Public and private enterprises have shutdown in compliance with the Nigeria Labour Congress’ national one-week strike, to press for a new minimum wage.
Government offices, schools, financial institutions within the two southern Nigerian States of Cross River and Akwa Ibom, were closed to the public, while different teams from the NLC went round to enforce the strike.
In Uyo, the Akwa Ibom State capital city, southern Nigeria, children went to school and were returned home by security personnel since the teachers stayed away.
The main entrances to government offices and banks were on lock-down, while customers had access to ATM galleries.
It was no different in Cross River State as all public and private schools, some major businesses and market places complied with NLC’s directive.
However, in Calabar metropolis, State Government workers shut down services partially on Wednesday, and totally closed down on Thursday.
Though some workers declined to comment, the Cross River State NLC Chairman, John Ushie explained that the union was on an enforcement drive to ensure total compliance.
According to Ushie: “The strike is total and we are moving round to monitor and ensure that there is total in Cross River. There is no work, we are waiting because the government promised us that we will be paid the new minimum wage this September and they have renege on their promise.
“So, pending further directives, we are still going on with the strike. In Cross River State, the Governor has not said he will not pay. But, 21 States have indicated interest to comply. All we are asking is for government to implement the new minimum wage of 56,000 naira”, stated Ushie.
Another union leader, Mr. Okar Ibor, hinted that the union was moving to fuel stations to enforce compliance as well as shut down any market place within Calabar metropolis.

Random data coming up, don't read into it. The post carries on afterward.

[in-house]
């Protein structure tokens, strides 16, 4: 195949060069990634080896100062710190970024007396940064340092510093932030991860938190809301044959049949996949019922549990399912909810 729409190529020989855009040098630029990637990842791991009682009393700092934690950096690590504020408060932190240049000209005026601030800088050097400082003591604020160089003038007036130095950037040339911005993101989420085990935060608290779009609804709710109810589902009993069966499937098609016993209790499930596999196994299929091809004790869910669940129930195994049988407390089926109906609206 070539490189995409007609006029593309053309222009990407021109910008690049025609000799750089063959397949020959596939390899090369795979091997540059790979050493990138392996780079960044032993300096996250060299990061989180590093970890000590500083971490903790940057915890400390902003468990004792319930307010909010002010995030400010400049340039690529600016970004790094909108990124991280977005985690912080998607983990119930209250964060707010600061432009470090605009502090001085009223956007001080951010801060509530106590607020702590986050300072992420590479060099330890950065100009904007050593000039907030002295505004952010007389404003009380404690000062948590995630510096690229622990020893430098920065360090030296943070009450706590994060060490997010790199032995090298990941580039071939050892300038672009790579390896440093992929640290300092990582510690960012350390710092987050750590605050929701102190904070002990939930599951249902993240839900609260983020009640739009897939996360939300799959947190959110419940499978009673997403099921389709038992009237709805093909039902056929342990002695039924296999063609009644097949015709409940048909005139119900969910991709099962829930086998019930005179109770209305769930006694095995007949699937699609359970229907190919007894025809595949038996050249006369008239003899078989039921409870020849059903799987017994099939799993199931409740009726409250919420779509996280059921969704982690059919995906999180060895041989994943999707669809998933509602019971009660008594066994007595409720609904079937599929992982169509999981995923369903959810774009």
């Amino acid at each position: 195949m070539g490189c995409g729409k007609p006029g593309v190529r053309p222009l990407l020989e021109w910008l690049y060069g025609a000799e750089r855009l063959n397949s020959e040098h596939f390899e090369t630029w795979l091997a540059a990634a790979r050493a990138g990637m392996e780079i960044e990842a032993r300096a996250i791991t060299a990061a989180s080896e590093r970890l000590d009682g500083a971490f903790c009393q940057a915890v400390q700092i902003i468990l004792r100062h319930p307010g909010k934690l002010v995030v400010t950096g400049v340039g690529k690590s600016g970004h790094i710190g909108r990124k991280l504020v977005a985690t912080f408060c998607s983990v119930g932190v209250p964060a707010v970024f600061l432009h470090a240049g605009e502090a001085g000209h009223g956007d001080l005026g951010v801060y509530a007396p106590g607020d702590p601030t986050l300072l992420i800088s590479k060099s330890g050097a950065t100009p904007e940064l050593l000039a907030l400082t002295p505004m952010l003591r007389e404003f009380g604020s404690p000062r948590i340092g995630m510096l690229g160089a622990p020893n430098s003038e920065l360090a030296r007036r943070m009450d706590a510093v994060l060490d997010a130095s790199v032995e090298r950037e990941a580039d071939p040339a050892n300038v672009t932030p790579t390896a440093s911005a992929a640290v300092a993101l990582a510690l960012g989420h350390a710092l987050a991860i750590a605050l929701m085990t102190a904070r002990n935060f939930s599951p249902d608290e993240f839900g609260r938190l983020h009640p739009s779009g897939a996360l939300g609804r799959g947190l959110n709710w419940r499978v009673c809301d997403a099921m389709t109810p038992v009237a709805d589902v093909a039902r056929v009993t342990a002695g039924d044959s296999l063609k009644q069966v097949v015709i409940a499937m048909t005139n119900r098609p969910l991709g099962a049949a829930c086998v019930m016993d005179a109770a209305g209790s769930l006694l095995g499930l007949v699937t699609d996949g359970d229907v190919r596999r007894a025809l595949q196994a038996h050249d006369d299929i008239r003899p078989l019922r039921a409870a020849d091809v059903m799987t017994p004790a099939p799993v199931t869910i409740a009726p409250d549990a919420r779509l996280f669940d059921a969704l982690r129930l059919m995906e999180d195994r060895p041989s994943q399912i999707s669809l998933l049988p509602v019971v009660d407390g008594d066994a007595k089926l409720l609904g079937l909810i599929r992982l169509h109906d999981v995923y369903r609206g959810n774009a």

As at the time of this report, the NLC monitoring team had driven into the one of Nigeria’s foremost missionary schools, Hope Waddell Training Institute, established by the Presbyterian Church of Nigeria in 1885, to enforce compliance.
Kaduna metropolis recorded a partial compliance on the second day of the national strike.
Our correspondent gathered that, some of the civil servants went about normal duties in their offices in Kaduna.
During a visit to the Kaduna State secretariat at about 10 am, people were seen trooping into the secretariat complex for their daily routine.
A different scenario was exhibited at the Nigeria Television Authority, NTA where staff were prevented by the Labour Task Force from having access into the premises, as the gate to the building was under lock and key.
However, most banks in the city also observed the sit-at-home order, while a few were fully operational.
The banks that operated include: Union Bank and First Bank which are both located on Yakubu Gowon Way, Kaduna.
In opinions sampled by our correspondent, some civil servants said the strike was long overdue, adding that, the leadership of Labour had shown some level of maturity in handling the issue.
They also urged the union to be firm in their position by taking decisions that would make an impact on workers.
The workers, however, urged the federal government to yield to the call of the civil servants by doing the needful.
The Kaduna State Chapter of Trade Union Congress of Nigeria (TUC), said it had mobilised its members to join in the nationwide strike.
The State TUC Chairman, Shehu Mohammed said at a news briefing that the TUC National secretariat had already directed them to get prepared for the action.
“We will comply by the directive of the National body, so we are on standby. We are just waiting for further directive of the TUC national body to comply immediately“, Shehu said.